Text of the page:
Lubin


Gender: Masculine
Origin: French
Meaning: “wolf-like.”
(Pronunciation)

The name is possibly derived from the Latin, Lupinus, meaning, “wolf-like.” The name was borne by a 6th-century French saint and bishop of Chartres.

It also appears in Jean-François Marmontel’s 1761 morality tale, Annette & Lubin. The story recounts the illicit affair between two orphaned cousins who subsequently bear children together and become the spectacle of their town in Belgium. The story is supposedly based on true events which occurred in Spa. The two characters have become folk heros in modern Spa and there is a local hill named for them.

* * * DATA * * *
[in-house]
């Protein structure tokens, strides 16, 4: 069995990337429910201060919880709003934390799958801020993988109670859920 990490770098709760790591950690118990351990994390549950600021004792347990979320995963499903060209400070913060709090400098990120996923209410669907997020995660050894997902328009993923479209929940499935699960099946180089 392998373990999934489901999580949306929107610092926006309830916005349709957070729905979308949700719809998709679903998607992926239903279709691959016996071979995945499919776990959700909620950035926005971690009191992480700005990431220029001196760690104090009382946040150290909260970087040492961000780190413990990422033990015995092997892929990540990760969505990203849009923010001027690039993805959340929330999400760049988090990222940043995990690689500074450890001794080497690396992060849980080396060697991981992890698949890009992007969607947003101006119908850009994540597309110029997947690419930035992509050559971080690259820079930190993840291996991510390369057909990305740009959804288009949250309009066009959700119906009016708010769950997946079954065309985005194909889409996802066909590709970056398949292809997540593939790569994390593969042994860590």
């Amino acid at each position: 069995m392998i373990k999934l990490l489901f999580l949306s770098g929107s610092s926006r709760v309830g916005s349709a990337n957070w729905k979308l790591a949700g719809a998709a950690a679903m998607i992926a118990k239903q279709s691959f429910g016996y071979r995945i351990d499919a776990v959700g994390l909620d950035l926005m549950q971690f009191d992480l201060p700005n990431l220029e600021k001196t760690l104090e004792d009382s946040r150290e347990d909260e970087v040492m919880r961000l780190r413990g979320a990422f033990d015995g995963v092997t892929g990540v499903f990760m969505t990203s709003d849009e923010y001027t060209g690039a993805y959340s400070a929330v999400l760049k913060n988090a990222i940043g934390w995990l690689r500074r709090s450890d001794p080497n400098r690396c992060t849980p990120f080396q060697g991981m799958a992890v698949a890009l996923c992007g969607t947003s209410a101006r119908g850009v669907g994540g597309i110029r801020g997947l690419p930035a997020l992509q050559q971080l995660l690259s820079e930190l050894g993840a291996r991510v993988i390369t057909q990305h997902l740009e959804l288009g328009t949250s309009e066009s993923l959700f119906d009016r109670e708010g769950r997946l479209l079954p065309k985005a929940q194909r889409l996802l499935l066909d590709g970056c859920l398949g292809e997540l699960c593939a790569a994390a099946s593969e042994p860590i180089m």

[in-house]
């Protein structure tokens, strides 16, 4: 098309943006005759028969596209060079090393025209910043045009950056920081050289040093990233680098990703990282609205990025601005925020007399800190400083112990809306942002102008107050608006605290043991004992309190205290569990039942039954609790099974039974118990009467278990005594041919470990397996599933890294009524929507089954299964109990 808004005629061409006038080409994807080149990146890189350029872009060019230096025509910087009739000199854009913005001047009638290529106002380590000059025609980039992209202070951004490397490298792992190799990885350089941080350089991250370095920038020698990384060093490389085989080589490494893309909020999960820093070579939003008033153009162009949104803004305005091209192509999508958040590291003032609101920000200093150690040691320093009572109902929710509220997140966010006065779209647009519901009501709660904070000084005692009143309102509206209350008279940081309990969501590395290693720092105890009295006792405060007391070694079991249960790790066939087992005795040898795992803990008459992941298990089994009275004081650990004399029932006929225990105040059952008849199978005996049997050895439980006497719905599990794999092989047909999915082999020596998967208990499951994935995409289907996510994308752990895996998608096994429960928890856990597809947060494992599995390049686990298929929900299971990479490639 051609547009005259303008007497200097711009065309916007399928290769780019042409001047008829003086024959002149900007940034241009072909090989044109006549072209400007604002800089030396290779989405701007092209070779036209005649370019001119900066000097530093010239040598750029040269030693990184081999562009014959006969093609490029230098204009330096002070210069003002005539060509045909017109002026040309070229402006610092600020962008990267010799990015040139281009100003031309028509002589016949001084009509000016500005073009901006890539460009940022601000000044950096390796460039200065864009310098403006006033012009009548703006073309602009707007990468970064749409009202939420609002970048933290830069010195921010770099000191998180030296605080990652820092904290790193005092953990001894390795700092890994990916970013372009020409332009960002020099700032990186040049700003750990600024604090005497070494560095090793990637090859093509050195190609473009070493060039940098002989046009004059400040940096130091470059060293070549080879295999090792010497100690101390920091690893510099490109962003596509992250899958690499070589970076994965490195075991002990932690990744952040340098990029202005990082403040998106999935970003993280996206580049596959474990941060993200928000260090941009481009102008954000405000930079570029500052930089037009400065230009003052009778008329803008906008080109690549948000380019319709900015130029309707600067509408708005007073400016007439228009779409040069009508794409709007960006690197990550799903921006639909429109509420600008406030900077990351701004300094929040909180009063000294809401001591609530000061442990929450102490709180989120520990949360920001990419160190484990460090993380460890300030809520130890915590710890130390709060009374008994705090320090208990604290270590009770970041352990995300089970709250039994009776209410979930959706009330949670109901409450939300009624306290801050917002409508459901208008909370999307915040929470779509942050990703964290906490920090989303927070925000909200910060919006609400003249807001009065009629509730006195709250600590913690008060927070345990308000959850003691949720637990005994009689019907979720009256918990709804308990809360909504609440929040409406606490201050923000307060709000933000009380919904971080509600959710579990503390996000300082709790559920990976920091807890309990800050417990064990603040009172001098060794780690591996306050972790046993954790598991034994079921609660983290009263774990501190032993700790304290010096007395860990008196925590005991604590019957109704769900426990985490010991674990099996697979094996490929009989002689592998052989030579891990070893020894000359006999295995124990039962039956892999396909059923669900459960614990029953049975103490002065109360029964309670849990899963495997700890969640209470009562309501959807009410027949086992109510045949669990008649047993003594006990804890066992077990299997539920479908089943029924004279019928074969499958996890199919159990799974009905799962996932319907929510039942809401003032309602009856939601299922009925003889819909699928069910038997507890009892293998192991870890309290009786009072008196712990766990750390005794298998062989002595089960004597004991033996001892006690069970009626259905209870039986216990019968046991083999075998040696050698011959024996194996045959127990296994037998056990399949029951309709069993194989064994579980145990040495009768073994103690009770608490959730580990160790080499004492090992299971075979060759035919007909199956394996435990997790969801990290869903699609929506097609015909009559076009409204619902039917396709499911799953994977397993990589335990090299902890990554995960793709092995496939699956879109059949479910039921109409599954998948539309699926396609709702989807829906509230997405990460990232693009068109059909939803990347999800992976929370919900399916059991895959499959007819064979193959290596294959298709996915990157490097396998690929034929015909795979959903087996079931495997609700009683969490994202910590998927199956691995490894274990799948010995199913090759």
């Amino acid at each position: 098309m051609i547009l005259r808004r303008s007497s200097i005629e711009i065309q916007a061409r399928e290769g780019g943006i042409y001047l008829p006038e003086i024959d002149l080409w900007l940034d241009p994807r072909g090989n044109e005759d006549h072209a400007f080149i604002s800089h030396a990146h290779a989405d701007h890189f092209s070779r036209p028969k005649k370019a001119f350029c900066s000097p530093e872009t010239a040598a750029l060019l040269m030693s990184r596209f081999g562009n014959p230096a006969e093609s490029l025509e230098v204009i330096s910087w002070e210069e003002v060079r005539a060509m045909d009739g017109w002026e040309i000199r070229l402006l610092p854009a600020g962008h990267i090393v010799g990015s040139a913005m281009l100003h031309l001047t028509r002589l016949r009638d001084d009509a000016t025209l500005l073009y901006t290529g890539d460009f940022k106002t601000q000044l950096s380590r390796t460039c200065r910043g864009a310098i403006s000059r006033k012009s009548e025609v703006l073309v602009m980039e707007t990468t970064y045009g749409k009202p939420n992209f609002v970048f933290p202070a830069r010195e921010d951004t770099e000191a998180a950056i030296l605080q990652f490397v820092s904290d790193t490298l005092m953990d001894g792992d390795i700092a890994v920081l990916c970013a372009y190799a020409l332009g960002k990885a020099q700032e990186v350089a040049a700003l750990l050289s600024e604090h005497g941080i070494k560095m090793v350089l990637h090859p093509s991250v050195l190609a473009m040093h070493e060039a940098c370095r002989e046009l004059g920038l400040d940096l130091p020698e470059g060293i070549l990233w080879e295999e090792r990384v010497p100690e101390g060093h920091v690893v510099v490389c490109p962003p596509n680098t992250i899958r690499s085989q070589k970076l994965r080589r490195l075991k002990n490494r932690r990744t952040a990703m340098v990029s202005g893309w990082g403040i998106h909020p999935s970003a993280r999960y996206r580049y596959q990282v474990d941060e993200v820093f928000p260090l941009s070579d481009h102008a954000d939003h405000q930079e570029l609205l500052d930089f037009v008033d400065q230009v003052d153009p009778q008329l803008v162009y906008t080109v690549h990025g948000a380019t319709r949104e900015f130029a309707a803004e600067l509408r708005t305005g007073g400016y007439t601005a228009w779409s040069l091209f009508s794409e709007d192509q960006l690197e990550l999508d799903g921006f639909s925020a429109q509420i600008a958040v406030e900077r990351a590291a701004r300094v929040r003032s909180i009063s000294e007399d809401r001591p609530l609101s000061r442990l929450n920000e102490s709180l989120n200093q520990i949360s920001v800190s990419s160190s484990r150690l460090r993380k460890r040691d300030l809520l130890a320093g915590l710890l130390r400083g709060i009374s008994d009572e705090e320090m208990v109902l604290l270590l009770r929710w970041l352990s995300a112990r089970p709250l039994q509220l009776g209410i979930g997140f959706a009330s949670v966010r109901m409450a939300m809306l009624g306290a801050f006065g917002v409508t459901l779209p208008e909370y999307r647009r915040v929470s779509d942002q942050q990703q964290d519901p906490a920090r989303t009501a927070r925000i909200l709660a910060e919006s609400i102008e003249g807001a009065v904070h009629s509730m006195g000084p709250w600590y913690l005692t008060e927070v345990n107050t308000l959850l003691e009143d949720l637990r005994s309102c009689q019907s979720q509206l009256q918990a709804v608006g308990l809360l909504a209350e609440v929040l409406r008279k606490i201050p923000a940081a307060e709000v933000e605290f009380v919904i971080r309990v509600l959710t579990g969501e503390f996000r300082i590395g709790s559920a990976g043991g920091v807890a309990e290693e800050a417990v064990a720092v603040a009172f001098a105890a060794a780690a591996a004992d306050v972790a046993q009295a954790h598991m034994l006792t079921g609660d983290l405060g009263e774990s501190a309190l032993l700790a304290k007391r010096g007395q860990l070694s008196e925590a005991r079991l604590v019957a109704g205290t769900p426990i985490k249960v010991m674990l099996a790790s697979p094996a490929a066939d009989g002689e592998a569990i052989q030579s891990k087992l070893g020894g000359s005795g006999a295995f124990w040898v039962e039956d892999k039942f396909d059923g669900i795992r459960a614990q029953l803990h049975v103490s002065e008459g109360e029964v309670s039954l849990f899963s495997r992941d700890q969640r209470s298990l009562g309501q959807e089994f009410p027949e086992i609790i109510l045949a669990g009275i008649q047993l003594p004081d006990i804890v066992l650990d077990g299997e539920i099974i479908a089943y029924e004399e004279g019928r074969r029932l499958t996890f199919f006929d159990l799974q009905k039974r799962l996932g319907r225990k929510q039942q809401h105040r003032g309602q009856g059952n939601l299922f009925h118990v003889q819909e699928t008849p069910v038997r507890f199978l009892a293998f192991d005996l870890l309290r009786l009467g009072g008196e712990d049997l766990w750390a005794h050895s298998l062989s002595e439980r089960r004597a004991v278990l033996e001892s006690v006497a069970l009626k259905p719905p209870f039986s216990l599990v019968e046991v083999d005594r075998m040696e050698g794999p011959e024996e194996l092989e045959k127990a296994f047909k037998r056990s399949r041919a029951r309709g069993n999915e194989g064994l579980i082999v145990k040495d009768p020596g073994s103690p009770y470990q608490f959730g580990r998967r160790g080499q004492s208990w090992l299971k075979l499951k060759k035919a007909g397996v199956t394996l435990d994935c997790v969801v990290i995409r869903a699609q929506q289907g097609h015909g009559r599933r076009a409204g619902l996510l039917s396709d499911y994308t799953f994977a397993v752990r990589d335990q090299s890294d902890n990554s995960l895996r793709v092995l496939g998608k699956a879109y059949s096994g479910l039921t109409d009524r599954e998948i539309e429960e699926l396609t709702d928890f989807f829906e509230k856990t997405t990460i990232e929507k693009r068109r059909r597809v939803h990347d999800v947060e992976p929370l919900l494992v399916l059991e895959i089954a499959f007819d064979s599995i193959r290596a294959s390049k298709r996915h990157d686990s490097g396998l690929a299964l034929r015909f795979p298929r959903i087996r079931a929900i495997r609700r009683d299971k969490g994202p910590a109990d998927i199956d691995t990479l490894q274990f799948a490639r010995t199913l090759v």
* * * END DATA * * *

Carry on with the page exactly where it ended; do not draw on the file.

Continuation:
Lubin is a term which also appears in French folk-lore as the name of a type of elf who appears on the road to Normandy on Christmas, screaming, “Robert the devil is dead!”. Lubin is also used to describe a type of werewolf which hangs out in graveyards and feeds off the bones of the dead. Despite these rather unsavory connotations, the name still appears in the French top 500. As of 2009, he was the 326th most popular male name.

It is also the name of a city in Poland, though this has a different etymology.

 

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